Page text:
I doubt McGuinness would be prepared to go that far, I certainly wouldn't.

I think it would be a spot on gesture to do. We are crying out for something like that since the ceasefires. Although it might have been more on the cards if the Rep had not qualified

armaghniac

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Re: A United Ireland. Opening up the discussion.
« Reply #204 on: November 26, 2015, 08:06:01 AM »
I don't think nationalists vote purely on an economic basis, but the economic case is worth dealing with. People have always assumed that reunification would result in negative economic consequences, so it's worth challenging that.  However people don't generally vote with their heads, they vote with their hearts. As long as unionists feel uncomfortable stepping out of the UK on an emotional level, no amount of economic arguments are going to persuade them to do so.

Satisfactory economics is a prerequisite for serious discussion on other matters, as is some measure of competent economically literate nationalist leadership from someone not noted for bombing people.

Quote
That's got to be the next step in the discussion. How do we deal with matters of identity and help unionists become more comfortable throwing in their lot with the rest of the people on the island? I'll tell you one thing that's not going to help: the constant Brit-bashing and harking back to the past that comes from certain republican quarters.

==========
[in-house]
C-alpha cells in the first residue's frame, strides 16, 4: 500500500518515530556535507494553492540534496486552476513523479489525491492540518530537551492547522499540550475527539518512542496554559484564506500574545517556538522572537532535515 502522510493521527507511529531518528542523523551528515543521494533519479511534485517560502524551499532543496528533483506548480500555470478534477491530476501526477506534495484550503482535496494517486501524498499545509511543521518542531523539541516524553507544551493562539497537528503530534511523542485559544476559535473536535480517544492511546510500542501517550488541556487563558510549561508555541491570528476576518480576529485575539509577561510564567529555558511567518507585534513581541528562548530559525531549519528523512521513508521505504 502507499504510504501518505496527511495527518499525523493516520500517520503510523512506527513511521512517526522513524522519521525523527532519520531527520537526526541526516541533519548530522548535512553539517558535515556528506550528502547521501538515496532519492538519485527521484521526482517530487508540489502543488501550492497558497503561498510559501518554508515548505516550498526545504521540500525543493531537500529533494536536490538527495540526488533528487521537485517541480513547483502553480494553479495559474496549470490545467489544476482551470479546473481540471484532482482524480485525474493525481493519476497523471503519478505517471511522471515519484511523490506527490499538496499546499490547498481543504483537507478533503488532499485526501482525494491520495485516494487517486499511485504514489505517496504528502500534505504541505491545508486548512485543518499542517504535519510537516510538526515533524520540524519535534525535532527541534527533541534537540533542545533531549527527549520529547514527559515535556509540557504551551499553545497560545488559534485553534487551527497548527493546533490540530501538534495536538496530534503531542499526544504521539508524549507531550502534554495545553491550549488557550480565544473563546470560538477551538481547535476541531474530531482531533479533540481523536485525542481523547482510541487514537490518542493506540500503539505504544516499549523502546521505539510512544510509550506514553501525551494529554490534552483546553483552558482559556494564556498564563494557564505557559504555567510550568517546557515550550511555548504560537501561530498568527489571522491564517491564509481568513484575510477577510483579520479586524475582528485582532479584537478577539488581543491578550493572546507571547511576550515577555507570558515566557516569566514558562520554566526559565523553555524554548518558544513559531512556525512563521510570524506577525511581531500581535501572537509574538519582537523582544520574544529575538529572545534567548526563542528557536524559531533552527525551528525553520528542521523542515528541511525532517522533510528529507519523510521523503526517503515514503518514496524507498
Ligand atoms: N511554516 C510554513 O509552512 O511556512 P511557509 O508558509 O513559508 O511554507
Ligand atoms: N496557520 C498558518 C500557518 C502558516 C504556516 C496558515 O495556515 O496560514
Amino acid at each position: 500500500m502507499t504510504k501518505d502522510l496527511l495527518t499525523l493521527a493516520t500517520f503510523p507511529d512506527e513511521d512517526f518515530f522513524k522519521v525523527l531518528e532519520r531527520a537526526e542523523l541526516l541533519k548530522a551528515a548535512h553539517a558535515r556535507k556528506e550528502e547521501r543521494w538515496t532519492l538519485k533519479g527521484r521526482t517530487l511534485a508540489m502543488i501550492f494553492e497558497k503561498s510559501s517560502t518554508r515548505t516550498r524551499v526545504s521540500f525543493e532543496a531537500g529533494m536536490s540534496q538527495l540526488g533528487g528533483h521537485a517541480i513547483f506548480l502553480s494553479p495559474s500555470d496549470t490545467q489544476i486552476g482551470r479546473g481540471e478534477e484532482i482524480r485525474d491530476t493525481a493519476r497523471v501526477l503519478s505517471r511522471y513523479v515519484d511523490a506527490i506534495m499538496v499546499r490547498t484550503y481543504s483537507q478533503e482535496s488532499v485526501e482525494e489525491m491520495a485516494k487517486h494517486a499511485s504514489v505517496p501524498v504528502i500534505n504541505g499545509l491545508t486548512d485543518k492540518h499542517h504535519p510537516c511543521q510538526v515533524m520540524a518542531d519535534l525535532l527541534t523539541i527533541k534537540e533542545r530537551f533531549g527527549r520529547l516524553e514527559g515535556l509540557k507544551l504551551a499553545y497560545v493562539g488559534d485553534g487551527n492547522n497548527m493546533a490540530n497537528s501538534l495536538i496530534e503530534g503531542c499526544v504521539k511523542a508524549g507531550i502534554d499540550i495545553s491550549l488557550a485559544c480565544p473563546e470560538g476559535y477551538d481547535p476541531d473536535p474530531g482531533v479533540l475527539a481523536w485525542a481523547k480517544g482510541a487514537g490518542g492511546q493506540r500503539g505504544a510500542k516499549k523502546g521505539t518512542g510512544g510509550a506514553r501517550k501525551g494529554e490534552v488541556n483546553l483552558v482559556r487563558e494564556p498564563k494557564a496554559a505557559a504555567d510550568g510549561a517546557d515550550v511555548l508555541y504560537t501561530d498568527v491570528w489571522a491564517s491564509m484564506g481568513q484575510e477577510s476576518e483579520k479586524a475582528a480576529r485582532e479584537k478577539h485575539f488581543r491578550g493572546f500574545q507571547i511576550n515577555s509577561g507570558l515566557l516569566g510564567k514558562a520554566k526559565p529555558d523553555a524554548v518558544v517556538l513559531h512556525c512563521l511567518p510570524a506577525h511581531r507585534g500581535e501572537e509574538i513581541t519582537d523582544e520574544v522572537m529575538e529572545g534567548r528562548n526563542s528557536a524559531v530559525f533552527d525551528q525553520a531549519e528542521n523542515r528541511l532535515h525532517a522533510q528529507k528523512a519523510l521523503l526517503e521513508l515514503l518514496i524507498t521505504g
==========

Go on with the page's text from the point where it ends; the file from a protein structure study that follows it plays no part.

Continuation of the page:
The point that needs to be reiterated is that what is proposed is a united Ireland, not an Ireland run by the local cavemen in Sinn Féin. You have the negative contributions from the likes of Phil Flanagan with his ridiculous pro ISIS tweet, but people in Ireland generally think Phil Flanagan is an ar se.

« Last Edit: November 26, 2015, 08:08:27 AM by armaghniac »
if at first you don't succeed, then goto Plan B

Applesisapples

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Re: A United Ireland. Opening up the discussion.
« Reply #205 on: November 26, 2015, 01:59:34 PM »
It is noticeable that some people from the wee 6 on here are willing to honestly state that they would vote on a United Ireland mainly on an economic basis. That is fair enough and that is their right.

But why is it so unreasonable that people in the past voted, presumably to grab the peace on offer, and to end the years of war (WW1) and rebellion? Of course the irony is that that vote for peace, triggered yet another war.
As one of those from the wee 6 the most important consideration for me is an accommodation with unionism that avoids further conflict. Unionism is not close to that stage as yet. I don't believe that economics is an issue as the British Government imo in such circumstances would be generous in the short term for the long term gain of not having to deal with the north. As a previous poster has said the onus is very much on nationalism in general but SF in particular to lead the way. They need to start in there own community first rather than just focusing on outreach to unionists.

Is there anyone or any organisation putting anything out there, even just for discussion, on that subject?
The shinners have public meetings, but at these they are preaching to the converted. they need to engage more in smaller discussion groups with nationalist middleclasses.

That is fine, but it might look to an outsider to be as open and inclusive as a Trump rally.